Why eating seasonal fruits and veg tastes better

Eating seasonal is better nutrition and taste-wise, but it can be tricky to know what’s in season and when. Here’s what to look for.

Australians have become accustomed to being able to buy traditional summer fruits such as watermelon and strawberries in the middle of winter, but it’s often at the expense of taste and quality.

If you’re keen to fill up on flavour and goodness, it might pay to look beyond the major food retailers and find out what’s growing in your region.

Why eat seasonal fresh produce

Dietitian Karen Inge says eating with the seasons brings multiple benefits, including taste, price and nutritional value.

“The peak quality is when fruit and vegetables are in season,” Karen says.

Fruit and vegetables available out of season may have been imported from overseas, picked before fully ripe to promote longevity, kept in cold or controlled-atmosphere storage, or exposed to a chemical that extends their life but may compromise flavour.

“If you’re eating foods that have been in cold storage, they’re not at their peak,” Karen says.

“You don’t know how long they’ve been stored, under what conditions and it’s likely that many of the water-soluble vitamins, contained mainly in fruit, will be lost.”

Eating seasonally ensures your diet contains variety throughout the year, says University of South Australia program director of nutrition and food sciences Dr Evangeline Mantziouris.

“From the perspective of getting variety, seasonal produce will impact our health because the more variety, the wider the range of nutrients.

“They’re also more likely to be cheaper and there’s nothing like the taste of a tomato in summer compared to winter when it lacks flavour.”

Seasonal eating also sets a positive example for children and is crucial to their connection to and love for food, according to Stephanie Alexander Kitchen Garden Foundation spokeswoman Nikki Anderson.

“When children learn about what foods need to be planted, and when they need to be harvested, they look to the garden for their eating,” Nikki says.

“If you’re eating foods that are ripe right now, you’ll get better quality.

“If children are eating juicier, more fulsome flavours, as nature intends, they’ll have a better food experience and will come back for more.

“Freshness really ups the pleasure.”

Eating seasonal is also better for the environment as it minimises greenhouse gas emissions from transport, packaging and storage.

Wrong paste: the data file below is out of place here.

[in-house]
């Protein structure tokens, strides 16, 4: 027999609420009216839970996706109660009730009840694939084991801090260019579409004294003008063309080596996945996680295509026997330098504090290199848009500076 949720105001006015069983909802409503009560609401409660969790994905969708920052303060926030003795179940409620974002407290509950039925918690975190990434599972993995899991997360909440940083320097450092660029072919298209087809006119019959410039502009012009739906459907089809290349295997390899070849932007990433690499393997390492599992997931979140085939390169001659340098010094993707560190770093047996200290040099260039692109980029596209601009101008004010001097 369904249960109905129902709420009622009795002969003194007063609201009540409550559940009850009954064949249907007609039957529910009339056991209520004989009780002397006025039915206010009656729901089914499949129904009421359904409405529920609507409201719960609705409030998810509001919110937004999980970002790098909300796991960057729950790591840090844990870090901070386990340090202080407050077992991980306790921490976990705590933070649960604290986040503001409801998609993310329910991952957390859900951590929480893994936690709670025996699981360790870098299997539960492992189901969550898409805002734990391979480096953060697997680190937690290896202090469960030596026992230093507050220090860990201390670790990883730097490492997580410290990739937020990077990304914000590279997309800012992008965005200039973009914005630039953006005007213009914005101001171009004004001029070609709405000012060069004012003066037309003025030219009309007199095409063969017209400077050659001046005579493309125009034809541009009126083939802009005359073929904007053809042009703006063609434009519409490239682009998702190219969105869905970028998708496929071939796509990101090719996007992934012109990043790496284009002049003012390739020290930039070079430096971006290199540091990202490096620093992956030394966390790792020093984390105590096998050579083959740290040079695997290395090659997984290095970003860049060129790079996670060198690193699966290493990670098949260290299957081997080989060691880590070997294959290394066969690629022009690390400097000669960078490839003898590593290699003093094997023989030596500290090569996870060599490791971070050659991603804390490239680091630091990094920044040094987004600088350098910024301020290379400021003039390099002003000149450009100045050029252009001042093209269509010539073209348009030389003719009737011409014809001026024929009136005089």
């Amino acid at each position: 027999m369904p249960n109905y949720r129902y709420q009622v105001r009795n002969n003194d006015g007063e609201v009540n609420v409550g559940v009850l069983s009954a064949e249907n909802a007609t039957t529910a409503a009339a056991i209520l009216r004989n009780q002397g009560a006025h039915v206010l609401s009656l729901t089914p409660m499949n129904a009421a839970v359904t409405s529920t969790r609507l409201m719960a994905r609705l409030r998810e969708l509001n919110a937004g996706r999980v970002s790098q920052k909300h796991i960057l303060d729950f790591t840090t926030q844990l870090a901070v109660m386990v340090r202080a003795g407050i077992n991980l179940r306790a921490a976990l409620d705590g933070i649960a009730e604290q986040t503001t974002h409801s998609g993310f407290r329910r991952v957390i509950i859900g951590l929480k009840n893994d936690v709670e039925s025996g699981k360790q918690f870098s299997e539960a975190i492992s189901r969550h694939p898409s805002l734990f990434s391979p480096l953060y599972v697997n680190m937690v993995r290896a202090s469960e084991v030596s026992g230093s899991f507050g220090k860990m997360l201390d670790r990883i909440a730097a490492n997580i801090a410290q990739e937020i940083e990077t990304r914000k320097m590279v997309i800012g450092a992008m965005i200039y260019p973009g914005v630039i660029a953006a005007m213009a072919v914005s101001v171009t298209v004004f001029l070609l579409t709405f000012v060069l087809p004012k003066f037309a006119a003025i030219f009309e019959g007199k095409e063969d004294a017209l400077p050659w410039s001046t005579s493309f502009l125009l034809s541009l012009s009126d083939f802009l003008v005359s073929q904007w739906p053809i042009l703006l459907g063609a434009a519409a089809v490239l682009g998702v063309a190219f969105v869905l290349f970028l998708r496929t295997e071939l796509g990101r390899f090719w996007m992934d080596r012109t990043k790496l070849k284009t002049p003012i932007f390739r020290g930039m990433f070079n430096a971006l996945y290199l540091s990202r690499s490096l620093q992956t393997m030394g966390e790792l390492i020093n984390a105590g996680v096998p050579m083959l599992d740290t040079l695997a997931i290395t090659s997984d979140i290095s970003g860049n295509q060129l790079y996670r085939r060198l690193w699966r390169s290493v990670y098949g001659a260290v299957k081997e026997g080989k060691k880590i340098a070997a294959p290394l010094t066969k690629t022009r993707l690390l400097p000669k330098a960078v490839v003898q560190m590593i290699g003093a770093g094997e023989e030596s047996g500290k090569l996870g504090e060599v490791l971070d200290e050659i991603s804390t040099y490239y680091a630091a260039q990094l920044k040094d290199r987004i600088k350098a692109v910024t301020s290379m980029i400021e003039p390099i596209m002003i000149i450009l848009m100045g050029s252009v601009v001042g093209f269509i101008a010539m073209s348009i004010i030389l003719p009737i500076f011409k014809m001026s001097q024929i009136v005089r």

Where to buy seasonal food

While the major food suppliers may lean on tactics that extend the life of the produce they sell, shopping at local farmers’ markets gives you access to fresh, great-tasting, in-season food.

The Seasonal Food Guide can provide you with a list of what’s in season in your state as well as farmers’ markets in your area.

What to eat by the seasons


Fruit: Apples, bananas, figs, grapes, kiwifruit, lemons, nectarines, pears, grapes, quinces, persimmons, plums, pears, Nashi pears, watermelon.

Vegetables: Asparagus, beans, beetroot, beansprouts, broccoli, cabbage, carrots, cauliflower, cucumber, eggplant, lettuce, mushrooms, potatoes, pumpkin, snow peas, spring onions, sweetcorn, tomatoes, turnips, zucchini.


Fruit: Kiwifruit, lemons, grapefruit, mandarins, oranges (navel).

Vegetables: Beansprouts, Brussels sprouts, carrots, cauliflower, fennel, broccoli, mushrooms, potatoes, silverbeet, spinach.


Fruit: Bananas, grapefruit, Lemons, Oranges (navel).

Vegetables: Artichokes, asparagus, beansprouts, beetroot, broccoli, Brussels sprouts, cabbage, cauliflower, fennel, leeks, mushrooms, peas, rhubarb, silverbeet, spinach.


Fruit: Bananas, blackberries, blueberries, cherries, grapes, honeydew melon, rockmelon, watermelon, nectarines, oranges (Valencia), peaches, plums, raspberries, strawberries.

Vegetables: Asparagus, beans, beansprouts, beetroot, broccoli, cabbage, capsicum, carrots, cauliflower, celery, chillies, cucumbers, eggplant, lettuce, mushrooms, pumpkin, rhubarb, snow peas, spinach, spring onions, sweetcorn, tomatoes, turnips, zucchini.

Written by Catherine Lambert.